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think highly of them, and that they were more of a rhetorical than an historical character. He enjoyed some reputation as a teacher of rhetoric and as an orator, both in the assembly of the people and in the courts of justice (Dionys. Hal. I. c. ; Pans. I. c.), and also wrote speeches for others, such as the one which Euthias delivered against Phryne. (Athen. xiii. p. 591; comp. Harpocr. s. v. ~Ev9ias.)
There have been critics, such as Casaubon (ad Dioy. Laert. ii. 3), who thought that the rhetori cian and the historian Anaximenes were two dis tinct persons ; but their identity has been proved by very satisfactory arguments. What renders him a person of the highest importance in the his tory of Greek literature, is the following fact, which has been firmly established by the critical investigations of our own age. He is the only rhetorician previous to the time of Aristotle whose scientific treatise on rhetoric is now extant. This is the so-called 'P^ropi/o} irpos 'AXeJ-avSpov, which is usually printed among the works of Aristotle, to whom, however, it cannot belong, as all critics agree. The opinion that it is a work of Anaxi- menes was first expressed by P. Victorius in his preface to Aristotle's Rhetoric, and has been firmly established as a fact by Spengel in his ^vvayooyrj rexi/co*/, "Sive Artium Scriptores ab initiis usque ad editos Aristotelis de rhetorica libros," Stuttgard, 1828, p. 182. &c. (Comp. Quintil. iii. 4. § 9 with the notes of Gesner and Spalding.) This Rhetoric is preceded by a letter which is manifestly of later origin, and was probably intended as an introduc tion to the study of the Rhetoric of Aristotle. The work itself is much interpolated, but it is at any rate clear that Anaximenes extended his subject beyond the limits adopted by his predeces sors, with whose works he was well acquainted. He divides eloquence into forensic and deliberative, but also suggests that a third kind, the epideictic, should be separated from them. As regards the plan and construction of the work, it is evident that its author was not a philosopher : the whole is a series of practical suggestions how this or that subject should be treated under various circum stances, as far as argumentation, expression, and the arrangement of the parts of a speech are con cerned. (Vossius, de Histor. Grace, p. 92, &c., ed. Westermann; Ruhnken, Hist. Crit. Orat. Grace. p. 86 ; Westermann, Gescli. der Griecli. Beredtsam- keit, § 69.) [L. S.]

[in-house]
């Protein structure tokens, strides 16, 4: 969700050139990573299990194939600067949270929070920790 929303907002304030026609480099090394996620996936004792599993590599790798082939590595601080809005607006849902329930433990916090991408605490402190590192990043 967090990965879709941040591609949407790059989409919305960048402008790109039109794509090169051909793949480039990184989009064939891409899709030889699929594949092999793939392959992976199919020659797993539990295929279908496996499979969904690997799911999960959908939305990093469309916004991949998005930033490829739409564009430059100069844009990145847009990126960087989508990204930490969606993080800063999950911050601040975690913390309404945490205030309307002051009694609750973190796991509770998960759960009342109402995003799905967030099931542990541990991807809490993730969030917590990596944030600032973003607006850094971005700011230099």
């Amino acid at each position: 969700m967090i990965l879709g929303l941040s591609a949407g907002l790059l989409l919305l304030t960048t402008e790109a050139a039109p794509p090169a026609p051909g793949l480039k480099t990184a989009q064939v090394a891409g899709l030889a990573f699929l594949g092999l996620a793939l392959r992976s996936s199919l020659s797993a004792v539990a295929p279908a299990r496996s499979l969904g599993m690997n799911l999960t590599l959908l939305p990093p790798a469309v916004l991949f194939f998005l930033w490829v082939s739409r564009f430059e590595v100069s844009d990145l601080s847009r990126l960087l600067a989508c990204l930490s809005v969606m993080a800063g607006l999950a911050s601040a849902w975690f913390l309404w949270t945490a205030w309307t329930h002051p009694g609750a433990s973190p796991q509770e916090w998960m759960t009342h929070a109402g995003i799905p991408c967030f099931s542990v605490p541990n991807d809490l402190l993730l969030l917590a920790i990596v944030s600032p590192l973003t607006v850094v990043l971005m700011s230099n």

ANAXIPPUS ('Am^TrTros), an Athenian comic poet of the new comedy, was contemporary with Antigonus and Demetrius Poliorcetes, and flourish ed about b. c. 303. (Suidas, s. v.) We have the titles of four of his plays, and perhaps of one more. (Meineke, i. pp. 469-70.) [P. S.]
ANAXIS (''Averts), a Boeotian, wrote a history of Greece, which was carried down to b. c. 360, the year before the accession of Philip to the kingdom of Macedonia. (Diod. xv. 95.)